Four evolutionary trajectories underlie genetic intratumoral variation in childhood cancer

Research output: Contribution to journalArticle

Abstract

A major challenge to personalized oncology is that driver mutations vary among cancer cells inhabiting the same tumor. Whether this reflects principally disparate patterns of Darwinian evolution in different tumor regions has remained unexplored1–5. We mapped the prevalence of genetically distinct clones over 250 regions in 54 childhood cancers. This showed that primary tumors can simultaneously follow up to four evolutionary trajectories over different anatomic areas. The most common pattern consists of subclones with very few mutations confined to a single tumor region. The second most common is a stable coexistence, over vast areas, of clones characterized by changes in chromosome numbers. This is contrasted by a third, less frequent, pattern where a clone with driver mutations or structural chromosome rearrangements emerges through a clonal sweep to dominate an anatomical region. The fourth and rarest pattern is the local emergence of a myriad of clones with TP53 inactivation. Death from disease was limited to tumors exhibiting the two last, most dynamic patterns.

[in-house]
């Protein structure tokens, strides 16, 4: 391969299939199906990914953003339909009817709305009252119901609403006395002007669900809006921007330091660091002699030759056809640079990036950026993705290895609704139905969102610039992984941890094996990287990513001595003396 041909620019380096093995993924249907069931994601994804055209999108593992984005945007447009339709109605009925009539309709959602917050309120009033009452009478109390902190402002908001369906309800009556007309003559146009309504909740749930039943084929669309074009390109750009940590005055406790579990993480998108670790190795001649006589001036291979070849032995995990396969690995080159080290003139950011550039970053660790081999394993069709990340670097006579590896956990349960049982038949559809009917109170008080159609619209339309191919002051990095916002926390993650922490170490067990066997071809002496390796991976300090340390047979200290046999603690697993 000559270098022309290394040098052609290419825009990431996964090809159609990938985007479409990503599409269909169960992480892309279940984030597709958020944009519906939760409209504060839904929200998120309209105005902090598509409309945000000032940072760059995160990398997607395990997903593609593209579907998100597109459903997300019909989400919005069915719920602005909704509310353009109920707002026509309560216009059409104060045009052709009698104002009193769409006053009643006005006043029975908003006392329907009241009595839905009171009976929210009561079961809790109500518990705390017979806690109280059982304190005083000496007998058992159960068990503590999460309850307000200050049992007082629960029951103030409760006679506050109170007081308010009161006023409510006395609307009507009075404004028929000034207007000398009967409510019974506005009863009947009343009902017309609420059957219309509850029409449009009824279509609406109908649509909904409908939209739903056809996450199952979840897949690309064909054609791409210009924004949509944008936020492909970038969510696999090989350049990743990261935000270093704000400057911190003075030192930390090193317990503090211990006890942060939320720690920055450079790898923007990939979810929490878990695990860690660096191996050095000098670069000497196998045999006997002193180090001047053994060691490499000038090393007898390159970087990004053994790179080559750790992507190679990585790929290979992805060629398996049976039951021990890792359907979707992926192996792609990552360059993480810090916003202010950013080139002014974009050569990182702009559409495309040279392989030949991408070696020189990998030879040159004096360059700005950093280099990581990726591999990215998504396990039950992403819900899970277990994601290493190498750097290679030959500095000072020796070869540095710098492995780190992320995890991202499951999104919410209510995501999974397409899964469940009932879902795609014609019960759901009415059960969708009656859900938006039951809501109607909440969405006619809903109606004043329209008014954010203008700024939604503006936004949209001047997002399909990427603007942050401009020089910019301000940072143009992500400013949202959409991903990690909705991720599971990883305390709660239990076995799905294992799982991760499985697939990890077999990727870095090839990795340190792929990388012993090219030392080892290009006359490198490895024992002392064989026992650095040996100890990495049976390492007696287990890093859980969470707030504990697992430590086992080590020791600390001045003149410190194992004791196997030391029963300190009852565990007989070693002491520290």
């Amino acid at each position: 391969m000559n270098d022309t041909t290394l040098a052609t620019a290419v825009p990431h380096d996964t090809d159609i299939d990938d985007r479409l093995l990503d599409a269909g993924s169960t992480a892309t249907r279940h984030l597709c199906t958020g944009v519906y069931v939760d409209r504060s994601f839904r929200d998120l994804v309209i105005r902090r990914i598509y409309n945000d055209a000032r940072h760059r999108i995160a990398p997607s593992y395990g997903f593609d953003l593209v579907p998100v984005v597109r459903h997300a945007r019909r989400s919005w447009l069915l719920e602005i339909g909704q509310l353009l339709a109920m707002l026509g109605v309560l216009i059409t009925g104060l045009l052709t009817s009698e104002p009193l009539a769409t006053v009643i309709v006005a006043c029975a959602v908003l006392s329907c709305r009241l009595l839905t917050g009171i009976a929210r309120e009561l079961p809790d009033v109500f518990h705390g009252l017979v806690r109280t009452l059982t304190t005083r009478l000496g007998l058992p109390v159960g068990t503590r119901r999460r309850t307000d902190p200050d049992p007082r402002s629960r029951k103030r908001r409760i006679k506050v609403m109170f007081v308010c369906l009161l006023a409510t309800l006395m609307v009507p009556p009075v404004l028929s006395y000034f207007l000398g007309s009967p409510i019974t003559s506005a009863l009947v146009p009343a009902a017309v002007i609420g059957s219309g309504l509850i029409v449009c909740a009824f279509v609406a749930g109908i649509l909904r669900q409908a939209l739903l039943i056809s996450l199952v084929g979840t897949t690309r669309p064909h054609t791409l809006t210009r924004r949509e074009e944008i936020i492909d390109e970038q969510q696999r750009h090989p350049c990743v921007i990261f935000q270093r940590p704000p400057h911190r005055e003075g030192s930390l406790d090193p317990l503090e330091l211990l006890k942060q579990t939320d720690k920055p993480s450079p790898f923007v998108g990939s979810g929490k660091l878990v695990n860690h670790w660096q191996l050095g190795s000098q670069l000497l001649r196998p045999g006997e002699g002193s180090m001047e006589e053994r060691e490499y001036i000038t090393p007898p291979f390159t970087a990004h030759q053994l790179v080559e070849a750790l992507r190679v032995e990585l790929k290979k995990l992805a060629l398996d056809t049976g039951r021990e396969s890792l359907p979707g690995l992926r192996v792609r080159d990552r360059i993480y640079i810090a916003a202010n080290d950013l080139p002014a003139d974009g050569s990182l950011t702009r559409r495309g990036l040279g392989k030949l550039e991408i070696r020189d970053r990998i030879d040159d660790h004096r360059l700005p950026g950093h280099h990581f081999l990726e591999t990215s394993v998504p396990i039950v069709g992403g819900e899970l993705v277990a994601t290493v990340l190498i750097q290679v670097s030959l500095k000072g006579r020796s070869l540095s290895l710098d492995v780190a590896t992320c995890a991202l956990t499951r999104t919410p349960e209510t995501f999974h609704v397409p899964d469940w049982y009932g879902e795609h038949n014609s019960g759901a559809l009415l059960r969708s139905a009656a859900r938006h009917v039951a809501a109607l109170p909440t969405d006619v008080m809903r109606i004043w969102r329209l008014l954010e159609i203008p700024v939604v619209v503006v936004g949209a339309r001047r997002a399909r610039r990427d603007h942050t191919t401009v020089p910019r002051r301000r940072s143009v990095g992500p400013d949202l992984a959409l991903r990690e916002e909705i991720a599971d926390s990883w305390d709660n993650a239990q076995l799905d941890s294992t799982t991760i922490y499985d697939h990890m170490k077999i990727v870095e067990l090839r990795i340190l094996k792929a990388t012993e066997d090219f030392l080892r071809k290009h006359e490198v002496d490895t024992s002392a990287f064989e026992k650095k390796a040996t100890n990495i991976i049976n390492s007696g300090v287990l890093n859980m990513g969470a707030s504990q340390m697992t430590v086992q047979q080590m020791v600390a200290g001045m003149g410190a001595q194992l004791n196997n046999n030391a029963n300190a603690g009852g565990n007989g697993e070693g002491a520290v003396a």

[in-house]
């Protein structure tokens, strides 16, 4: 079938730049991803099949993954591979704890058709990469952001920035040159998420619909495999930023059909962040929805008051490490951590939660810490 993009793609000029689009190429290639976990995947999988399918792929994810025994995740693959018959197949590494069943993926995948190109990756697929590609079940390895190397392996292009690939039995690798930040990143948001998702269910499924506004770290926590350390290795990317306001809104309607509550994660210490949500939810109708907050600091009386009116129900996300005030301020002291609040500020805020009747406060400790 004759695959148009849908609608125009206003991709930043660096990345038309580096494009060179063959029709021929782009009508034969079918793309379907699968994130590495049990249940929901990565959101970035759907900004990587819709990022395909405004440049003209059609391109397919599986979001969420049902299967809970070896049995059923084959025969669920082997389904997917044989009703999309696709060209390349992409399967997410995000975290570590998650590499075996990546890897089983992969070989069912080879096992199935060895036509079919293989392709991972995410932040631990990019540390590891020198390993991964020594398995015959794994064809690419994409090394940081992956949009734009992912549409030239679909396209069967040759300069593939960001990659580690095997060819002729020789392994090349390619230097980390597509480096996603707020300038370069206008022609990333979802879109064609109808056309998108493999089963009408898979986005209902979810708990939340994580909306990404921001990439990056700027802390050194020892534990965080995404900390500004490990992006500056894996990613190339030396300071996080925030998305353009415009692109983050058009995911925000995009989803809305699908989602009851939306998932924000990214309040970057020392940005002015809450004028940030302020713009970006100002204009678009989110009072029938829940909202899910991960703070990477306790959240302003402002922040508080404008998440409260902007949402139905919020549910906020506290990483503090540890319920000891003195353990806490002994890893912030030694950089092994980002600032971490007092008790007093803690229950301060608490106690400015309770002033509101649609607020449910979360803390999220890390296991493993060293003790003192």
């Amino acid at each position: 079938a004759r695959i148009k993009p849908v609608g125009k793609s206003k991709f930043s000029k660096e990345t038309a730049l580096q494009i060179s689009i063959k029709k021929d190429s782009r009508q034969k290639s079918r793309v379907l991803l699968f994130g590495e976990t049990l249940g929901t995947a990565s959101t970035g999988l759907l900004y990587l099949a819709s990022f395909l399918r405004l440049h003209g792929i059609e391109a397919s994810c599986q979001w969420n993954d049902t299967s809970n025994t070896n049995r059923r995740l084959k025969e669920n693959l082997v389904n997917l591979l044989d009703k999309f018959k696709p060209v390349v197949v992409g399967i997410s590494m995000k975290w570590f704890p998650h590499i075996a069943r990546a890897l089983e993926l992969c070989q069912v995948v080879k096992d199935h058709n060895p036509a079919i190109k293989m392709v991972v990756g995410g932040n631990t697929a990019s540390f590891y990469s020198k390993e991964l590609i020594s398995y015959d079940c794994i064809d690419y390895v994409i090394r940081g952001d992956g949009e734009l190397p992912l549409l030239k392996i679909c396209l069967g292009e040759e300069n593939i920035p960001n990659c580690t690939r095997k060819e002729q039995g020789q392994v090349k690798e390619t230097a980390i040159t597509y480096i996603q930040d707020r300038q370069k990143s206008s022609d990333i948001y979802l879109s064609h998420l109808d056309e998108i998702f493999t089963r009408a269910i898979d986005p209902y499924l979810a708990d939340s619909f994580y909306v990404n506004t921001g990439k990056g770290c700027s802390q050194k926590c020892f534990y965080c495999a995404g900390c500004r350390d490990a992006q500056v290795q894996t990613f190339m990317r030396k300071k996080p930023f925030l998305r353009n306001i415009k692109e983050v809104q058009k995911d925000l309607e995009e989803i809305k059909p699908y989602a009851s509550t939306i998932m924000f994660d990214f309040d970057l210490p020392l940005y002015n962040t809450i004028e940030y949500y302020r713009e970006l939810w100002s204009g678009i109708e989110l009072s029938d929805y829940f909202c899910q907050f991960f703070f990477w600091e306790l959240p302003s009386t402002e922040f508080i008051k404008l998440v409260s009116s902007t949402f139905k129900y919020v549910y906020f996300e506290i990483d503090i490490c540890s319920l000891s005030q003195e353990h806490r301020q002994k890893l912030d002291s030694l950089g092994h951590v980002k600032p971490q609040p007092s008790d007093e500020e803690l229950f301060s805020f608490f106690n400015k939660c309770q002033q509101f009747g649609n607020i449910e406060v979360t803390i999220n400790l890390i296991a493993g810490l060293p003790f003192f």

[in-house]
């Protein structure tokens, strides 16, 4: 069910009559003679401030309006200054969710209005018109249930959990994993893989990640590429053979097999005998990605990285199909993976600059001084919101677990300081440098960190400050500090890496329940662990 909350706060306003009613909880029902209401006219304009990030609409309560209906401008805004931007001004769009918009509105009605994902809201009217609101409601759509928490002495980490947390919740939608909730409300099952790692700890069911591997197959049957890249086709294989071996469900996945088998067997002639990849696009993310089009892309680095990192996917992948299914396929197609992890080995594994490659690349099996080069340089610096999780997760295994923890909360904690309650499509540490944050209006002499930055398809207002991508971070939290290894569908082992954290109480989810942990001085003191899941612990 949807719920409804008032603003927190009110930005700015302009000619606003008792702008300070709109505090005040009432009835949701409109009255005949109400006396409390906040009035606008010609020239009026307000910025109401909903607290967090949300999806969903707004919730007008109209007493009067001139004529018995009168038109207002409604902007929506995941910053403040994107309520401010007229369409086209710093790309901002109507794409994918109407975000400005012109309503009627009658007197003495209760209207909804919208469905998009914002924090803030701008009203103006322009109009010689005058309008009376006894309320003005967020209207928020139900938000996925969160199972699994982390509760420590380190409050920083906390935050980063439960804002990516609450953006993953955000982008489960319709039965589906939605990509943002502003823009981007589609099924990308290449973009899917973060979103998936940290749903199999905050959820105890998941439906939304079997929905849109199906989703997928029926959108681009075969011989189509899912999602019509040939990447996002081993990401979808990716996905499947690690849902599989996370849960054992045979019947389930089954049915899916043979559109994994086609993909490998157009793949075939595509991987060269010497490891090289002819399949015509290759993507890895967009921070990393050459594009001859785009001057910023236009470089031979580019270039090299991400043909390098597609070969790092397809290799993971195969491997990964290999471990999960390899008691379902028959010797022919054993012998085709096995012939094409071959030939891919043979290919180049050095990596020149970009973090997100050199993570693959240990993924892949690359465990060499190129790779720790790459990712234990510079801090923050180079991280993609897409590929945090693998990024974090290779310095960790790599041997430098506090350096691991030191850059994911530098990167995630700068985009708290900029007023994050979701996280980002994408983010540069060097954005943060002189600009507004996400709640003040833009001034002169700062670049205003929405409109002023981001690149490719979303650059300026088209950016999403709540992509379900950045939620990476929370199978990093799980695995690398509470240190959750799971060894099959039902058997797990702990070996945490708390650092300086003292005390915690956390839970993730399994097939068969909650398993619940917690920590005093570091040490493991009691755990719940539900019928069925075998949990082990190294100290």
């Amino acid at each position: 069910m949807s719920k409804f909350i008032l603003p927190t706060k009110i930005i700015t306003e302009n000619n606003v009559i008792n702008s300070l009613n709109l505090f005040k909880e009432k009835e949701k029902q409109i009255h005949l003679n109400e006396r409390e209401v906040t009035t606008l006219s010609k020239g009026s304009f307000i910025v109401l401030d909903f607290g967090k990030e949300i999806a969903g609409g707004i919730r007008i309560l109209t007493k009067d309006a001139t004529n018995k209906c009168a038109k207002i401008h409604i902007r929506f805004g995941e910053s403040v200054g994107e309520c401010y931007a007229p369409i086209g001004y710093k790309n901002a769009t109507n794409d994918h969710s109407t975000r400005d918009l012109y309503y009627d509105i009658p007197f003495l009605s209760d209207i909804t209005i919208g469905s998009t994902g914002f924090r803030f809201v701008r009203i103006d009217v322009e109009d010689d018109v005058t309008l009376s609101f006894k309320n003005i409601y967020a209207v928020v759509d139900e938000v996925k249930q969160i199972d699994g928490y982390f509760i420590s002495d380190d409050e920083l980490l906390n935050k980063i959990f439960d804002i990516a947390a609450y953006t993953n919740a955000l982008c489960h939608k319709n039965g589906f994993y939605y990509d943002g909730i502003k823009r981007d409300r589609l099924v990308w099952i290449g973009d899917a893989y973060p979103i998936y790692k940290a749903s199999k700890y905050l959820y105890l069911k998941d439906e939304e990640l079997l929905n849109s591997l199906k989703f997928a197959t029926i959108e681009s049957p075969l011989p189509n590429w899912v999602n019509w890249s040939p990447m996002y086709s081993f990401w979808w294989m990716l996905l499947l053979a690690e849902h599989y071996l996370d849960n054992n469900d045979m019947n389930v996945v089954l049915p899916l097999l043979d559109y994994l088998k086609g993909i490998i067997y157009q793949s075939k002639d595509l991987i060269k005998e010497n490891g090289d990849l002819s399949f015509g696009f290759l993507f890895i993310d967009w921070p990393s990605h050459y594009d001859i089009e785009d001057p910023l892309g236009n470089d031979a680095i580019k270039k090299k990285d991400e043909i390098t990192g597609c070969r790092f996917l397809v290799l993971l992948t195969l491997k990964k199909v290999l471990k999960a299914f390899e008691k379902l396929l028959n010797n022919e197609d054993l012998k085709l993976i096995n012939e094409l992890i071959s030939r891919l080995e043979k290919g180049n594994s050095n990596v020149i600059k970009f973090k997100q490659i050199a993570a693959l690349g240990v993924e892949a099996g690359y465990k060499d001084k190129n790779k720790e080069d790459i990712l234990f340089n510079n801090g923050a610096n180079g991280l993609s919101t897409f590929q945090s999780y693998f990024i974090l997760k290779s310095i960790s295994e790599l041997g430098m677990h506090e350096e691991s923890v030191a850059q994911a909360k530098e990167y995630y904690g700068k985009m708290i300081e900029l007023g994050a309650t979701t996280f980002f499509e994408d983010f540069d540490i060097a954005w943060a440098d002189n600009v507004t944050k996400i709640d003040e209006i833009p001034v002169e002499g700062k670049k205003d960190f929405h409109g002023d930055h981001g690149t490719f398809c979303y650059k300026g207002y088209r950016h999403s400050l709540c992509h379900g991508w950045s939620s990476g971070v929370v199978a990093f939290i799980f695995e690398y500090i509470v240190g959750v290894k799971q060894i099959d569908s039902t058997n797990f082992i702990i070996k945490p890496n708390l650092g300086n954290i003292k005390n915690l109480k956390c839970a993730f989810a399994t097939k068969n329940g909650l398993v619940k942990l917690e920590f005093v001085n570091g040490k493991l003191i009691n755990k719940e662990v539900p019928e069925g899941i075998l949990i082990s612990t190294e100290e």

Details

Authors
Organisations
External organisations
  • Uppsala University
  • Karolinska Institutet
  • Lund University
Research areas and keywords

Subject classification (UKÄ) – MANDATORY

  • Medical Genetics
  • Cancer and Oncology
Original languageEnglish
Pages (from-to)944-950
JournalNature Genetics
Volume50
Issue number7
Early online date2018 Jun 4
StatePublished - 2018 Jul
Publication categoryResearch
Peer-reviewedYes